When in doubt, ask an expert. Dr. Michael Breus, PhD, simplifies and differentiates REM sleep vs. deep sleep for us.
REM sleep is imperative because of its mental restoration benefits.
Mental restoration is predominately related to:
#1 Memory consolidation
It serves as a shuttle bus moving data from your short-term memory to long-term memory.
#2 Emotional processing
So much impacts us emotionally in a single day, big and small.
REM sleep allows you to “emotionally process whatever emotional stressor is in your life.”
The most agonizing part can be reliving the same nightmare. Curious why that happens?
“When someone has a nightmare and they wake up, they stop the processing of that emotion until they go back to sleep again and they go to that point again.”
Breus said, “People with nightmares are often tortured because it keeps going on and on and on.” This is even more elevated for individuals with PTSD, as this is a primary symptom. The trouble is that PTSD clients “get a lot less REM sleep.”
Now let’s turn to deep sleep.
Two things happen during deep sleep leading to physical restoration:
#1 “The lymphatic system kicks into gear.” Breus refers to this as the “waste management system of the brain.”
Deep sleep is beneficial because it “scoops out all these proteins that start to build up over time (Beta-amyloid and Tao) and wrap around the nerves, which cause Alzheimer’s.”
# 2 “We get our largest bolus of growth hormone.” Breus likens it to taking your car into the body shop to get the dings, dents, and scratches out.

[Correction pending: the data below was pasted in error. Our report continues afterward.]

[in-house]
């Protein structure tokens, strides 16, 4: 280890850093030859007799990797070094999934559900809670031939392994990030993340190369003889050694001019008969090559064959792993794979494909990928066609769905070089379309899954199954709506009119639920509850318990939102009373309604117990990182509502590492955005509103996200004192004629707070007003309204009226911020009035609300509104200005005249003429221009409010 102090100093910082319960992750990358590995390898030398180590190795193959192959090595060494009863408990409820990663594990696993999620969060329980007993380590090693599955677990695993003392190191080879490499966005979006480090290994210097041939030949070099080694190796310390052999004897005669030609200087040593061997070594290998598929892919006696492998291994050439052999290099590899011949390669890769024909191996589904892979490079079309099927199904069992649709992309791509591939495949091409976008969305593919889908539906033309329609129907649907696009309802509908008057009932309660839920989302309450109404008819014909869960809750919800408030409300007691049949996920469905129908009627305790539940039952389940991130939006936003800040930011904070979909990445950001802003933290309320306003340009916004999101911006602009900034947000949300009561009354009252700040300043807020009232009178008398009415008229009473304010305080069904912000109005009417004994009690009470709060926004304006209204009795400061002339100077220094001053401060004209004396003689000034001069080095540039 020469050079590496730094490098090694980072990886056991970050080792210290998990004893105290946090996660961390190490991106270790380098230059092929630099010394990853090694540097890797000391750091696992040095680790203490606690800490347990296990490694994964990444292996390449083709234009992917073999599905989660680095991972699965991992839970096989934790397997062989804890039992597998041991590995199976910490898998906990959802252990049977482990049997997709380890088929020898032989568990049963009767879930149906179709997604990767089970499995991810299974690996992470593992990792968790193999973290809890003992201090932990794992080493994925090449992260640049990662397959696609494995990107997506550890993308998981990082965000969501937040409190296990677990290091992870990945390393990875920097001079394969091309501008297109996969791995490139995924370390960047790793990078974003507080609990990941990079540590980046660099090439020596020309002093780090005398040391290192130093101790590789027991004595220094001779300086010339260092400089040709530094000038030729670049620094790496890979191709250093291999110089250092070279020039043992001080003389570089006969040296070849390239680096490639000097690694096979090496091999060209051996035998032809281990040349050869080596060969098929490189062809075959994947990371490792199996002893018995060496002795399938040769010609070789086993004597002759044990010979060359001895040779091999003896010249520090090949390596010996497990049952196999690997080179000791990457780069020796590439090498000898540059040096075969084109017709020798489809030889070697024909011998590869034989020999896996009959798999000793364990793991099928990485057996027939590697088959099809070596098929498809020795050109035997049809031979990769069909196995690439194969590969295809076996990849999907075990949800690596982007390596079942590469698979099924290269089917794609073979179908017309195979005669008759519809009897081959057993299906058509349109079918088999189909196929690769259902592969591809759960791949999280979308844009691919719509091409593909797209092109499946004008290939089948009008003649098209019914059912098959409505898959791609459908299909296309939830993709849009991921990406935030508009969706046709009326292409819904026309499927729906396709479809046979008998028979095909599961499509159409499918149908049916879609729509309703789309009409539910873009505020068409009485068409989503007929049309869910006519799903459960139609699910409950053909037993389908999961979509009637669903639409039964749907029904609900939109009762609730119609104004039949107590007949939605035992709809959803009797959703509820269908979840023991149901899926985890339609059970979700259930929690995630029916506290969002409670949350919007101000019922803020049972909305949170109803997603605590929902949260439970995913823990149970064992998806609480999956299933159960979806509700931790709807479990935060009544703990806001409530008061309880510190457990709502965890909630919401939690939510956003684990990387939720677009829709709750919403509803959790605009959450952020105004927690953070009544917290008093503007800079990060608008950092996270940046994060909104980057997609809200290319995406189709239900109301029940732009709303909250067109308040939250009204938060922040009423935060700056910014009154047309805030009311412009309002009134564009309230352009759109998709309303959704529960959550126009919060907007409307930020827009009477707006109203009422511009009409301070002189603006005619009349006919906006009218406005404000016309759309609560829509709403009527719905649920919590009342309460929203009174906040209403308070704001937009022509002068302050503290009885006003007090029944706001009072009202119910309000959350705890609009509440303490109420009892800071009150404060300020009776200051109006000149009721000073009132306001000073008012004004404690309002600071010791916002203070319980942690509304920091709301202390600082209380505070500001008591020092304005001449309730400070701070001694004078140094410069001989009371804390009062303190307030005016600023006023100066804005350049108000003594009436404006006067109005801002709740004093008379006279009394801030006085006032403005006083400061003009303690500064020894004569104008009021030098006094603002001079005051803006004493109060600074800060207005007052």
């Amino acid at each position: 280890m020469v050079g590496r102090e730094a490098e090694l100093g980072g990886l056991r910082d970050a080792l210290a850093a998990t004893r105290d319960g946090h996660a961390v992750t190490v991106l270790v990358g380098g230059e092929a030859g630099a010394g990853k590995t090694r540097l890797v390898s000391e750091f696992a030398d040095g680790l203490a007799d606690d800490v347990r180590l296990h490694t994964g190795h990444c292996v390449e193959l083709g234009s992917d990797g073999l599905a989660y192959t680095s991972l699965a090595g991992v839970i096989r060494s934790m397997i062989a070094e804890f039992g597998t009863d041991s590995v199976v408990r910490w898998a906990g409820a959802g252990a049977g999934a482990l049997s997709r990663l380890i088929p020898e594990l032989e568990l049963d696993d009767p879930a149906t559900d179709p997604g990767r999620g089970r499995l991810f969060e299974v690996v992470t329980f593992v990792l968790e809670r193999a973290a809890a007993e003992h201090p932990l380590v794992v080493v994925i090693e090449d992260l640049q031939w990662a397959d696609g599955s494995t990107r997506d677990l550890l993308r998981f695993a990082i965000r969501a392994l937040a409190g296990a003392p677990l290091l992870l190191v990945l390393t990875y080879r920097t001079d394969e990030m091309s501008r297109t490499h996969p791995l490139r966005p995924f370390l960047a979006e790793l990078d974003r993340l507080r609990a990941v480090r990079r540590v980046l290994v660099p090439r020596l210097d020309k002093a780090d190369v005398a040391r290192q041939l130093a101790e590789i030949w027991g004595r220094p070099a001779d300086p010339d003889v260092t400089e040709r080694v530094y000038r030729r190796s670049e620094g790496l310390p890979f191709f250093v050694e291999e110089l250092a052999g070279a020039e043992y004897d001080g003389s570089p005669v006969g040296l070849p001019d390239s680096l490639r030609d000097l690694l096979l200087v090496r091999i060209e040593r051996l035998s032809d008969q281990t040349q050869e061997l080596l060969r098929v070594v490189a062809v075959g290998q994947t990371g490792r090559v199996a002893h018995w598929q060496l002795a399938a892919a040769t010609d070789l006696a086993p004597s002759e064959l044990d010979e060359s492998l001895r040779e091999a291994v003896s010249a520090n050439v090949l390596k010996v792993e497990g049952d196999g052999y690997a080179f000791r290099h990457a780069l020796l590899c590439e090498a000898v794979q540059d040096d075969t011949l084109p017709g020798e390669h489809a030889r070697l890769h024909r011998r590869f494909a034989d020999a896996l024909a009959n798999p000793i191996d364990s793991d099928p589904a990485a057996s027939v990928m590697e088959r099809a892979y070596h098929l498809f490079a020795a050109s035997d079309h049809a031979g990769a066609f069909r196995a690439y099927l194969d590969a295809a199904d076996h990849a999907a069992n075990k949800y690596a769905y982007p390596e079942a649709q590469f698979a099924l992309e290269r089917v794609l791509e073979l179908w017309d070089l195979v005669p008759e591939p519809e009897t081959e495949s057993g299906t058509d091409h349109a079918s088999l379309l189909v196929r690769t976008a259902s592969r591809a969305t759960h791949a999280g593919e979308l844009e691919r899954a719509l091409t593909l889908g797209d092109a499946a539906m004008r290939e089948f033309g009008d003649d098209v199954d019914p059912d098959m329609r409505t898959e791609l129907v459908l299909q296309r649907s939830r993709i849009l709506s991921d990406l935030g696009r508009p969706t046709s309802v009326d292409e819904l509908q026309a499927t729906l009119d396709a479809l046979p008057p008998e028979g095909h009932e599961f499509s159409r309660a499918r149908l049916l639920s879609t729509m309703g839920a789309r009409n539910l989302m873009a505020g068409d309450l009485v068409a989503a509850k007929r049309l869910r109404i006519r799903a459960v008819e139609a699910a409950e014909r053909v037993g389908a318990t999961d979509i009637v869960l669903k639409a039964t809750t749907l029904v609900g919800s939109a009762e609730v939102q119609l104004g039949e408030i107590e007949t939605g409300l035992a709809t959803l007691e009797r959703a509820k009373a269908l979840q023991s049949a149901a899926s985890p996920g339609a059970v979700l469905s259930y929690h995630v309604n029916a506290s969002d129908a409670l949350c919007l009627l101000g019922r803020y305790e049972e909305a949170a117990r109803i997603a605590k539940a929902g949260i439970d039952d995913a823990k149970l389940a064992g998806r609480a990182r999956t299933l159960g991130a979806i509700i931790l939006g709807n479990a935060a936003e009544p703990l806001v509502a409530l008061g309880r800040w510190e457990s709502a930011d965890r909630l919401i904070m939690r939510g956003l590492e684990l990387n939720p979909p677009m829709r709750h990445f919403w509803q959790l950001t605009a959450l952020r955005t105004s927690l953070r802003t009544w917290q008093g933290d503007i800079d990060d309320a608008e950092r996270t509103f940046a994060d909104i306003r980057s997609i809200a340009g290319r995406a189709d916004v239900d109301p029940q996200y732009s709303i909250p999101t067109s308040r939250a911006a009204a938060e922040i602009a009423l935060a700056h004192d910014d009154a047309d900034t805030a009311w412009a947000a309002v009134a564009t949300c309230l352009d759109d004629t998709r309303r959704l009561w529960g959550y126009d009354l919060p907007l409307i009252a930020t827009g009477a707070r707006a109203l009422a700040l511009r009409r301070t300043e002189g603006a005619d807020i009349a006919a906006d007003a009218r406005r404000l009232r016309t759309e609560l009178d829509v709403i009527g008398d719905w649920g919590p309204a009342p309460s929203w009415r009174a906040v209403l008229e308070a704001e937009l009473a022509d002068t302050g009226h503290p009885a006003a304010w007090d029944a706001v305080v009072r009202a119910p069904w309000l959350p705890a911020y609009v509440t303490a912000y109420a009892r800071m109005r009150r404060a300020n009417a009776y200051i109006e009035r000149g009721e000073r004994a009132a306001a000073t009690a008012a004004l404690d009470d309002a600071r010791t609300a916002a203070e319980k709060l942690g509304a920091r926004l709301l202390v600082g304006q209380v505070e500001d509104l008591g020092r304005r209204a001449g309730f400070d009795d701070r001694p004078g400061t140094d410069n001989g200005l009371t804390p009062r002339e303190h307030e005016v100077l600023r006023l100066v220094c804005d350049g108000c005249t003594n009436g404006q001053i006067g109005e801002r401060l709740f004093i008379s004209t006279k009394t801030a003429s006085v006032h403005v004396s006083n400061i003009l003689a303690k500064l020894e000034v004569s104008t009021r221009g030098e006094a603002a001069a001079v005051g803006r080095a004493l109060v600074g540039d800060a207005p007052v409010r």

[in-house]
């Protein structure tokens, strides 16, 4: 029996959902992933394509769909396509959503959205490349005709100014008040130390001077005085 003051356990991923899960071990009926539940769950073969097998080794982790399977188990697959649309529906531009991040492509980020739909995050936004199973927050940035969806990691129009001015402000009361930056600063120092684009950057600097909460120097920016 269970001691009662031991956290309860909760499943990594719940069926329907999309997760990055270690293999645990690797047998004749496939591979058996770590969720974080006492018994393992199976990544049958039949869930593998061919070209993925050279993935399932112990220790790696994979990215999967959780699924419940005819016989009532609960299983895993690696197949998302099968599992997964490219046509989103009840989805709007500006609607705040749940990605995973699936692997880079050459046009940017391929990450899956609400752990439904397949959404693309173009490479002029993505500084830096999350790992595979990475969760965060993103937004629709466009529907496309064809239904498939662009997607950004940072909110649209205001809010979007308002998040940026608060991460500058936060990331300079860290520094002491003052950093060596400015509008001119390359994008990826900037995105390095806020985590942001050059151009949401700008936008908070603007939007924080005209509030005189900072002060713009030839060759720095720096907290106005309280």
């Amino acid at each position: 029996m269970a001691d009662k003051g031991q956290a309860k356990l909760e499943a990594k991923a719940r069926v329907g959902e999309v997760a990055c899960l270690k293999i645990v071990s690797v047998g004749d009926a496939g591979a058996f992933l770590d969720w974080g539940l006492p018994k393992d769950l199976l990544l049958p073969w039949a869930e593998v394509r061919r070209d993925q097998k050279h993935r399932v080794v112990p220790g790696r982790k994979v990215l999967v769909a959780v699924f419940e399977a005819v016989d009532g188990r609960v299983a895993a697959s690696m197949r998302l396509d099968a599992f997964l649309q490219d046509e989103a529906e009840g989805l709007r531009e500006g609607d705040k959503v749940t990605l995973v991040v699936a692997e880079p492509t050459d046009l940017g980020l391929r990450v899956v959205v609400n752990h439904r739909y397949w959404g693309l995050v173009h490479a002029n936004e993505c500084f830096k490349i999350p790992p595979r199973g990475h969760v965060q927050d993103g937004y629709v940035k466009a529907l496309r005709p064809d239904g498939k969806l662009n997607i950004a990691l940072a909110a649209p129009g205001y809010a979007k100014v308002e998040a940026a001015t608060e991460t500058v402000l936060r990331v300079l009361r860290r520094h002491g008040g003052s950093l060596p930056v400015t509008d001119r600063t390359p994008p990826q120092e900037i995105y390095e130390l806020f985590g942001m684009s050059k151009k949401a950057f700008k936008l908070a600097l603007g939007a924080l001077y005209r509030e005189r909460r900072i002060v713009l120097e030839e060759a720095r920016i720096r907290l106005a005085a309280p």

REM sleep and deep sleep are both critical to our health and well-being. So how do you know if you got REM sleep and / or deep sleep?
REM sleep is noted to start about 90 minutes into your sleep. “During a typical night, about 18 to 23% of sleep time is spent”* in this state.
Health conditions, medications and substances (alcohol/marijuana etc.) “can impact the length and quality of REM sleep.”*
When REM sleep is minimal, it “can affect their childhood development, learning, memory and even pain tolerance.”*
Deep sleep on the other hand is often what makes you feel refreshed the next morning, indicating you had a high-quality sleep. As you age, the time spent in deep sleep declines. Prior to that we spend about 10-20% of our sleep time in deep sleep.*
Now we have a better understanding of the difference between REM sleep and deep sleep – thanks to an expert in the field.
Dr. Michael Breus, PhD, is a clinical psychologist and both a diplomate of the American Board of Sleep Medicine and a fellow of the American Academy of Sleep Medicine.
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